We are the future generation of that land where agriculture has been as old as the Indus Valley Civilisation. We Indians take a breath in our homeland of six hundred thousand villages. We live in a society where out of 10, 6 people are farmers. We are among those luckiest people of the world who didn’t get much deviated from our culture, tradition, region, and our identity even after getting ruled by the English men for so long.
But due to many national reasons, government decisions, wrong practices, tamed actions, we are not yet able to bring prosperity in the land we live in, and to the people, we smile with. Indian agriculture is quoted as “The talented poor man” by few today. This phrase means although India has lots of potential in itself in the agricultural field, but is not supported and motivated to do good by the potential organization so all the strength is going in vain.
Going through the rough timeline of Indian agriculture, we were more than self-sufficient in producing food until the devastating World War II. After the war, there came the first huge food crisis in India due to which it became incapable of producing subsistence food. This was the phase of Marasmus, pot belly, low nutrient, Kwashiorkor, weakening of muscles, wasting, and ultimately death of the people. It was a tough time for India but did not remain for very long.
M.S. Swaminathan, the father of the Green Revolution, came up with an innovative and highly productive method of farming. In this ingenious method, high-yielding varieties of seeds, machinery for land, and chemical fertilizers for the detrimental pests were advised to use. It was around 1960 when the shape of Indian agriculture began to change in high gear. All the unproductive lands started giving high yields, profits were maximized, and the margin was increased. Farmers began to prosper with this complete package of modern technologies.
But as we know, there is a very fine line that exists between need and greed. Farmers, in greed for getting higher and higher profits, started spraying the fertilizers thrice the amount that was actually required. Since most of these fertilizers were made up of nitrogenous chemicals, they polluted the plants, soil, water, and air too. Since paddy and wheat gave higher yields, mono-cropping was seen in almost every corner of India. The graph took the reverse turn, in the same manner, it took an upsurge. There grew a prime need for something that could be effective, productive, sustainable, eco-friendly, and adaptable at the same time. India had to satisfy the world’s second-largest population’s tummy, but without depleting the natural resources available.
The government, along with many big organizations came up with multiple safe solutions and various schemes, but very few of them reached the needy farmers at the ground level. IFFCO, Indian Farmers and Fertilizer Cooperative established in 1967 and dealing with inorganic fertilizers, came up with an innovative solution of organic formulations recently. They took forward the concept of using earthworms in the field with the process of vermicomposting. To further disseminate their voice, they established IFFCO Kisan, their telecommunication channel to reach out to each and every farmer of India.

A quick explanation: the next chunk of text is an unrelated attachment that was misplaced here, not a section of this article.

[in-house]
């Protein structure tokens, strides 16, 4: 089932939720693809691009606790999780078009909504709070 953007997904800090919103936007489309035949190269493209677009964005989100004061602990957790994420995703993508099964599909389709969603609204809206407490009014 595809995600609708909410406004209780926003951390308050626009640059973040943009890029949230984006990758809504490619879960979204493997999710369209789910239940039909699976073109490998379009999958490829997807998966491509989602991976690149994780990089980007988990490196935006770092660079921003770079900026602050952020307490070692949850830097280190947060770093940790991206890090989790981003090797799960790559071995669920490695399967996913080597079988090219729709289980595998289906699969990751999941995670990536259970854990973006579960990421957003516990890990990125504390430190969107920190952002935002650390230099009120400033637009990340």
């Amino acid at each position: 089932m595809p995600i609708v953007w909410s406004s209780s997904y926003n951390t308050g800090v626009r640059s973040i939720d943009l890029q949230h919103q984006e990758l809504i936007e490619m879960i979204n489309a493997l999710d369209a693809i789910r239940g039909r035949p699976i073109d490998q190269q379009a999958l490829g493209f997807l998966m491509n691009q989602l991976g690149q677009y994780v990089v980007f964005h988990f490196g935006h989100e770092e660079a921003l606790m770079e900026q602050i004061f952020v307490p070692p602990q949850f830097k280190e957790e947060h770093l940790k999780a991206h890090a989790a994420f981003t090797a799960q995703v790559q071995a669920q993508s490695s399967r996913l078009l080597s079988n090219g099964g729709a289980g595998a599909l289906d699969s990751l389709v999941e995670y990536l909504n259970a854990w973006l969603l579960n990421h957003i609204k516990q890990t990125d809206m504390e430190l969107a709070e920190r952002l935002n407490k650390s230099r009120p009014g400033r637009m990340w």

Citing a few of the efforts of this Cooperative, they regularly update their platform on how to take care of their animals by just changing the daily cleaning and milking practices. They explained the use of pheromone traps and distributed them for free in various villages for plant protection from pests. For that, they organized a training program and addressed 160-170 farmer’s altogether, and tried to solve their pest problems. To decrease mono-cropping in the potential states, and forecasting the high demand of Hing in India, IFFCO Kisan introduced the benefits of cultivation of Hing (Asafoetida) to the farmers. This would help not only the farmers but also the nation. Recently they introduced an organic formulation, Green Diet to the farmers which acts as instant nutrition for plants. It is an organic formulation made up of neem leaves and twigs, proteinaceous seaweeds, etc. Looking at the already depleted soil of India, they introduced Magic Soil, a sustainable approach to nourish and bring life to the soil.
They also update the specific information on their sites regarding the feed and sanitation of poultry farms, livestock, and other integrated farming approaches. It can always be counted as their CSR activity which is for the benefits of the farmers. There are hundreds of thousands of people working under this organization who are readily available for providing expert advice on the general or specific problems of their farms.
It certainly takes lots of effort to actually reach out to people, talk to them in their dialect, make them trust themselves, and finally help them in every way possible. But as one says, where there is a will, there is a way. And it has always been proven by IFFCO from time to time, because, IFFCO stands with those, who work in acres.
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